Review: cracking second serve of The Code shows Canberra as we don’t know it

Michael Idato



With its gleaming buildings, sinister shadows and taut-as-a-guitar-string soundtrack, gritty political thriller The Code (ABC, Thursday, 8.30pm) is built on the premise that Australian audiences will not only watch political thrillers, but that we can create them with an authentic-enough edge that viewers will be able to suspend disbelief.

Without getting into an argument about party politics, it’s fair to say Australia’s political class is not strong. On both sides of the spectrum we have a fairly motley assortment of people who look as though they would struggle to organise a chook raffle at a school fete, let alone be the architects of the kinds of clever conspiracies that political thrillers of this sort are built on.
So to be fair, to both Australia’s political class and the makers of The Code, it’s best to push that notion aside straight up and pretend the show’s setting, though it looks like Canberra, is a sort of “other” Canberra. One where the suits aren’t quite so cheap, where many, many more women hold senior positions and where X-Files-esque “smoking man” types lurk everywhere, making “things” happen.

You know. Fixers. People who “fix” things. Just not the sort of “fixers” found in the real Canberra.

The narrative is driven by Ned (Dan Spielman), a journalist, and his brother Jesse (Ashley Zukerman), a computer hacker. The first series dealt with a secret research project, a company named Physanto and the extremely dangerous-sounding uranium hexafluoride.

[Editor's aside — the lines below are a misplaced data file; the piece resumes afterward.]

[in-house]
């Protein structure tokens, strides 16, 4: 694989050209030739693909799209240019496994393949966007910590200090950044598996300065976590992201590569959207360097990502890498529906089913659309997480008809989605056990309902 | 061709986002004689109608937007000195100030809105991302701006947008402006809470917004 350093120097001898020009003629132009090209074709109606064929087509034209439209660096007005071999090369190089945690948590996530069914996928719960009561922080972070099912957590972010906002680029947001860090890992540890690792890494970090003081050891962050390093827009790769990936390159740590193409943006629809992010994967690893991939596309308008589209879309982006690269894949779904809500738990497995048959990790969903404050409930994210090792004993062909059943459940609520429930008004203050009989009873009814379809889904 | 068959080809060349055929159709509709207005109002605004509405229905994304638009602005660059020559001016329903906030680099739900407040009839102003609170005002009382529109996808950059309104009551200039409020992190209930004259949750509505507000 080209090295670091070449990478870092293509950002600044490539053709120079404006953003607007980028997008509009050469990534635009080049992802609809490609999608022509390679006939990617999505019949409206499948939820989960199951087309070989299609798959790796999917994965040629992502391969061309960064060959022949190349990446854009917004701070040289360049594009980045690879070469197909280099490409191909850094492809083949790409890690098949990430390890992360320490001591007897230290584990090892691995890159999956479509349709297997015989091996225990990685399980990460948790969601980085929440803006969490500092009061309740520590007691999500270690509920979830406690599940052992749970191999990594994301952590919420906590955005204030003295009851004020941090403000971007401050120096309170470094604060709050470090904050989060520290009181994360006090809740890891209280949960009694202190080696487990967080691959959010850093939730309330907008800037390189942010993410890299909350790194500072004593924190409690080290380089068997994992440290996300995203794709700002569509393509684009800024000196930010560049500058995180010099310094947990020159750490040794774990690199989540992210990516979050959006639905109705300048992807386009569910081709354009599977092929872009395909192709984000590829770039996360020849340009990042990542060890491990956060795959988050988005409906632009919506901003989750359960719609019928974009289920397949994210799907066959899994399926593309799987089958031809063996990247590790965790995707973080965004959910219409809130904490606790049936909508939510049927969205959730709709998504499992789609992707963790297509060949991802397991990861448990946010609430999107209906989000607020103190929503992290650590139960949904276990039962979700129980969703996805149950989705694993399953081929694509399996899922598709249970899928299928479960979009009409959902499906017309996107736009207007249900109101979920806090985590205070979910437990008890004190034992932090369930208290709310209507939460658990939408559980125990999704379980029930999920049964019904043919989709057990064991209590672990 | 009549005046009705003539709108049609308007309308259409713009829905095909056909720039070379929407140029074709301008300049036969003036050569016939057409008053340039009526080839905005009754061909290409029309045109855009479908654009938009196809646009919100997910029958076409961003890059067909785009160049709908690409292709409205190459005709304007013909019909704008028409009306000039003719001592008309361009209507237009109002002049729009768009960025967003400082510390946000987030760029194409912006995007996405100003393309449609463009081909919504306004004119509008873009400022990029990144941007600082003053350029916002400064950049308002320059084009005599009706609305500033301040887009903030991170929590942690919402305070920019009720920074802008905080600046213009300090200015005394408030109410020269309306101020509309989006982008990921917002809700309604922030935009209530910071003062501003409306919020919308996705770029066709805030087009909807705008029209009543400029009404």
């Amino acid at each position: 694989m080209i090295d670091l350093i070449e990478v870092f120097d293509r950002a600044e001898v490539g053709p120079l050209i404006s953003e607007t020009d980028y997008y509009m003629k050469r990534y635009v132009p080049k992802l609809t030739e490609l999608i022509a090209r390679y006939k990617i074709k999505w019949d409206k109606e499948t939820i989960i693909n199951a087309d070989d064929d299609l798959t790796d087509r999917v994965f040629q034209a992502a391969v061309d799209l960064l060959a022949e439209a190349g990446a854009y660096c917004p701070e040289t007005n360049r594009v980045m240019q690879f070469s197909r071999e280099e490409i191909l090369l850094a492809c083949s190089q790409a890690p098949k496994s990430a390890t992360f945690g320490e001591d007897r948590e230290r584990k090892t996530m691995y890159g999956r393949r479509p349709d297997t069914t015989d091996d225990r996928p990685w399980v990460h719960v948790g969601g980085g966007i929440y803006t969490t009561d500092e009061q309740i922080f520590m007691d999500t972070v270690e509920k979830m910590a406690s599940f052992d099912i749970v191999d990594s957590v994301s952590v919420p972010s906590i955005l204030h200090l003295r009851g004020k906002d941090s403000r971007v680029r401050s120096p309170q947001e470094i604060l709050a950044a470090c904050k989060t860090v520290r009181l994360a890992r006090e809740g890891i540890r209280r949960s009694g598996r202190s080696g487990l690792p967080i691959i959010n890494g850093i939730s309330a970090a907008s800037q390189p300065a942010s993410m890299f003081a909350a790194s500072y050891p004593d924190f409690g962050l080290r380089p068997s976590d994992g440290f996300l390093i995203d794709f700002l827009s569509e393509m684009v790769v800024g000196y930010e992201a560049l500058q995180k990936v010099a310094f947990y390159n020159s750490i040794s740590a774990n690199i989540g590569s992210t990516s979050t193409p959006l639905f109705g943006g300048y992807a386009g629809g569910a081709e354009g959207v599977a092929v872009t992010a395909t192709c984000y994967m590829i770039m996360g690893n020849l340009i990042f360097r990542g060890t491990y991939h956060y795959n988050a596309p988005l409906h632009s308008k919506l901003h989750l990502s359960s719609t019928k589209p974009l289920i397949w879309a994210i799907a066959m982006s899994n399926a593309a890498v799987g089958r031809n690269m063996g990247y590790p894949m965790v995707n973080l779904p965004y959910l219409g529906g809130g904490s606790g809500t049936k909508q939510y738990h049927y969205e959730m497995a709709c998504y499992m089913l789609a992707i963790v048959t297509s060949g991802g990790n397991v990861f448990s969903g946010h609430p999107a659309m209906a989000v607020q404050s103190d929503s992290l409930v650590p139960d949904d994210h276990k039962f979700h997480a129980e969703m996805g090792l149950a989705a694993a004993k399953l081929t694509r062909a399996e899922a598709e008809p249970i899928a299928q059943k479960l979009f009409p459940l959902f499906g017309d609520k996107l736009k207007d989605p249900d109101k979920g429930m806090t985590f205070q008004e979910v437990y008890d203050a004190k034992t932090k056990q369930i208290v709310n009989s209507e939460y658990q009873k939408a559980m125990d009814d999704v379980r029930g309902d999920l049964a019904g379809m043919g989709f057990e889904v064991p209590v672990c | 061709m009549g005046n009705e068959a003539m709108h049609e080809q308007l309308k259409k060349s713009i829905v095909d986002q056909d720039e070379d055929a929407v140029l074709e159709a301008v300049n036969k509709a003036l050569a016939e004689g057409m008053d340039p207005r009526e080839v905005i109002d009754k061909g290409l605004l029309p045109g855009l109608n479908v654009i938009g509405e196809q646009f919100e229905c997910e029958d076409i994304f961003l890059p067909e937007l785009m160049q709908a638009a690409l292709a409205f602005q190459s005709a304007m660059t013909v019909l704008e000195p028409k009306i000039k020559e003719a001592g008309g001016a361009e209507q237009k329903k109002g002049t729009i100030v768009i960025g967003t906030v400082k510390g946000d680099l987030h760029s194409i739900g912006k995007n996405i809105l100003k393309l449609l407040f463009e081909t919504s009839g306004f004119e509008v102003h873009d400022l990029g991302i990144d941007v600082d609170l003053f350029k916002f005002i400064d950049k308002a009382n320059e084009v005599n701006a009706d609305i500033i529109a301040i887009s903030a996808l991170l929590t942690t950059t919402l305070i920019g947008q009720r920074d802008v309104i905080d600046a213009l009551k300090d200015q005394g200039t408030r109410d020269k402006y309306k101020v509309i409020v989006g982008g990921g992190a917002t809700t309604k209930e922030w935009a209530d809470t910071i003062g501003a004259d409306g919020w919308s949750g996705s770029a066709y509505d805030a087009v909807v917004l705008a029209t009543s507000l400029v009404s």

Things got very sinister at the end, so much so that the brothers are facing extradition to the US as the second series opens. We kick off proceedings with a tense encounter in a remote location, this time the jungle of West Papua, which is notably (and clearly deliberately) reminiscent of the set-up for series one.

This is where we meet Jan Roth, played by Anthony LaPaglia, the first of a whole bunch of new characters (and high-profile) actors who seem to have suddenly invaded the narrative. Next up is Sigrid Thornton as Lara Dixon, a kind of post-Dana Scully type who we meet perched behind a computer with her best “mmm, what’s this, then?” expression on, but who would look equally at ease trowelling through some alien dust in The X-Files.

The Code is written by Shelley Birse, who ought to take a bow. The writing is crisp without ever getting away from itself, and the tone strikes the Goldilocks sweet spot: it’s just right. Not too underdone, not too overdone. Striking that balance is tougher than it looks, so kudos too to director Shawn Seet, production designer Michelle McGahey and director of photography Bruce Young.

Things roll along at a cracking pace. The set-up is elegant, if simple: Ned and Jesse don’t want to be hauled off to the United States, Jan Roth doesn’t want anyone to get their hands on his cache of contraband, least of all Lara Dixon, who is dead keen to do exactly that.

This genre is a risky business. Left of the mark and it risks looking like a cross between Spyforce and Yes, Prime Minister. Right of the mark and it looks like it’s trying to be House of Cards and ends up looking like House of Hancock. Spielman and Zukerman are fantastic leads, and perhaps they don’t get enough credit, in part because they are surrounded by a cast who hoover up media oxygen: the brilliant LaPaglia and the magnificent Thornton.